Researchers working with Google have recently developed an AI model called MusicLM. MusicLM is equipped with the capability to generate minutes-long musical pieces from text prompts. The AI was also made with the ability to transform a whistled or hummed melody into different instruments, similar to how systems like DALL-E generate images from written prompts.
Several samples of works produced by MusicLM has been uploaded by the company. The samples includes 30-second snippets of what sound like actual songs created from paragraph-long descriptions. The descriptions used to create the models include directions of the genre, vibe, and even specific instruments.
Another model include five-minute-long pieces generated from one or two words such as “melodic techno”. The model also includes musical interpretations of phrases such as “futuristic club” and “accordion death metal”.
Here’s a music made from the “story mode” prompts, where the model is basically given a script to morph between prompts: https://google-research.github.io/seanet/musiclm/examples/audio_samples/story_mode/example_2.wav
The AI model also has the ability to simulate human vocals, although the quality of the vocals is not quite perfect yet, as they sound rainy or staticky, like the one here. The technology is still in its early stages and Google has no plans to release the model at this point, citing potential risks of “potential misappropriation of creative content” and potential cultural appropriation or misrepresentation.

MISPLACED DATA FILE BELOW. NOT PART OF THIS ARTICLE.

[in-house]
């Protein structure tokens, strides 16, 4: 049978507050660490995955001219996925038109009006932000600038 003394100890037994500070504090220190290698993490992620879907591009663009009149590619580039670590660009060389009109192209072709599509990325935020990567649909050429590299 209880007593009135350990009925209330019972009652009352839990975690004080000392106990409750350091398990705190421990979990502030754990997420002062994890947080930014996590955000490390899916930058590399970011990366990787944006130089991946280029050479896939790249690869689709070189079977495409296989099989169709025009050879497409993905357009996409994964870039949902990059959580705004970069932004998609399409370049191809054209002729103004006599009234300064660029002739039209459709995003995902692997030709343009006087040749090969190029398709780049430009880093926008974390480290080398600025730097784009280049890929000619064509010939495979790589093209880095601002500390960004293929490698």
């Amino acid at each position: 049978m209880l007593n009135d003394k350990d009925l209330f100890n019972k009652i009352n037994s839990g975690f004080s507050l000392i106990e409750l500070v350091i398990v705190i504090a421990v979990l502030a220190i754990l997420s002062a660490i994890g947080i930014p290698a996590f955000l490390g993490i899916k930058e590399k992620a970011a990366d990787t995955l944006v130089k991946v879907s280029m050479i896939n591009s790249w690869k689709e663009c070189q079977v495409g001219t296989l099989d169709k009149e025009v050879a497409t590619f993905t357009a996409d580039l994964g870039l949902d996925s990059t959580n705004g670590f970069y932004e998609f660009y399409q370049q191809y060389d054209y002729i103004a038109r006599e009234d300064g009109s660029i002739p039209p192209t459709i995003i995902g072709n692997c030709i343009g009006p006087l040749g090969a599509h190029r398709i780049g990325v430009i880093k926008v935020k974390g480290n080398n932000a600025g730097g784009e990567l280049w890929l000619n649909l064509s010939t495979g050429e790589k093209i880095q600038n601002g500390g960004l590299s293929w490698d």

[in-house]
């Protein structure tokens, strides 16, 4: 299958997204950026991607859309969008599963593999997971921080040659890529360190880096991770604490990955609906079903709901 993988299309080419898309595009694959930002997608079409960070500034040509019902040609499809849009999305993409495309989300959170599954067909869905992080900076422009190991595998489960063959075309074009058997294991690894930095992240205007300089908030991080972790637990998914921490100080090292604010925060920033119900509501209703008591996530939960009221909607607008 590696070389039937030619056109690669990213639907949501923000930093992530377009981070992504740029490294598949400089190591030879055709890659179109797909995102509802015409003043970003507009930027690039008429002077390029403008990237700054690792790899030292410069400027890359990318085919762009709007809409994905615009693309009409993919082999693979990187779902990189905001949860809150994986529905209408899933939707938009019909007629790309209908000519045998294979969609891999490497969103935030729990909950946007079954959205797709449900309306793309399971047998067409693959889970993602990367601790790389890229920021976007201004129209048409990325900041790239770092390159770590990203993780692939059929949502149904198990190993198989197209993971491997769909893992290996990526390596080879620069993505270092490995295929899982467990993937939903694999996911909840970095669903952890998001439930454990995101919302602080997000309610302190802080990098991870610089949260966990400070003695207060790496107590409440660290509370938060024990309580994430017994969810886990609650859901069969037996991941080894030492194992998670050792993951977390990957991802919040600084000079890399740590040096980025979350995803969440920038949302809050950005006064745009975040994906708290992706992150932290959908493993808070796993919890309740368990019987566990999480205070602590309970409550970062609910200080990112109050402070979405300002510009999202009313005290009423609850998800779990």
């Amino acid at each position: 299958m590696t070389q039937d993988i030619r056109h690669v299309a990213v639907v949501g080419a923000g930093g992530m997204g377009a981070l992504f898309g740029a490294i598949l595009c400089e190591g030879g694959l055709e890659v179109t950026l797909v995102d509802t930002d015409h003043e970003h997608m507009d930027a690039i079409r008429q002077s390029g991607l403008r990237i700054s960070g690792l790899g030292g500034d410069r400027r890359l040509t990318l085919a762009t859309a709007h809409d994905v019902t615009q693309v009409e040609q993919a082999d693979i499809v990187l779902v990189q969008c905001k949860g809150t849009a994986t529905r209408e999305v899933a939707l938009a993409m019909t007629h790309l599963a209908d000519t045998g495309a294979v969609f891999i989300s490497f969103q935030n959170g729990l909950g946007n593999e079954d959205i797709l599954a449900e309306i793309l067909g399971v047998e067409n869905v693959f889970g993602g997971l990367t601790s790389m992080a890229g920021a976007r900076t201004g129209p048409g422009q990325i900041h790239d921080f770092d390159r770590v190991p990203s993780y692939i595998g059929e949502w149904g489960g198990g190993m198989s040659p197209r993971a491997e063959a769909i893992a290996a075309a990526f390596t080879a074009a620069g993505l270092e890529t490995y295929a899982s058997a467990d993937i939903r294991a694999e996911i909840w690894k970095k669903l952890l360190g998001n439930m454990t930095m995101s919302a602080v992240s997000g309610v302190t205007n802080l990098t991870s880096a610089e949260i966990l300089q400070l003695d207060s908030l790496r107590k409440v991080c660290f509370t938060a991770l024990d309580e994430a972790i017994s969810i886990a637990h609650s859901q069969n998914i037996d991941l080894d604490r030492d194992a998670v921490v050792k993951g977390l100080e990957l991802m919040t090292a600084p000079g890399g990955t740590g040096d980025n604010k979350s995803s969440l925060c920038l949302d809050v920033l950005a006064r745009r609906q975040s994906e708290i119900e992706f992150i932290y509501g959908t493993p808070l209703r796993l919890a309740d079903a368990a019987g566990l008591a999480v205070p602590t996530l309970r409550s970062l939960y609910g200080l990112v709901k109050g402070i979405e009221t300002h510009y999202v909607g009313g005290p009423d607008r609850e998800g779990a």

AI-generated music has been around for a while. There has been systems used to compose pop songs, copying Bach better than a human could in the 90s, and accompanying live performances. One recent version uses AI image generation engine, StableDiffusion, to turn text prompts into spectrograms that are then turned into music.
According to the paper on MusicLM, the model can outperform other systems in terms of its “quality and adherence to the caption,” as well as the fact that it can take in audio and copy the melody. This ability is perhaps one of the most impressive features of MusicLM. This is obvious in the demo where you can play the input audio, where someone hums or whistles a tune, then hear how the model reproduces it as an electronic synth lead, string quartet, guitar solo, etc.
The release of MusicLM is a significant step forward for AI-generated music. It’s impressive how the model can generate music from text prompts and even copy melodies from humming or whistling. Although the quality of the vocals is not perfect yet, it’s still a remarkable achievement. Google’s decision to hold on on the release of MusicLM is understandable, given the potential risks of “potential misappropriation of creative content” and potential cultural appropriation or misrepresentation.
In the meantime, Google has publicly released a dataset with around 5,500 music-text pairs, which could help when training and evaluating other musical AI.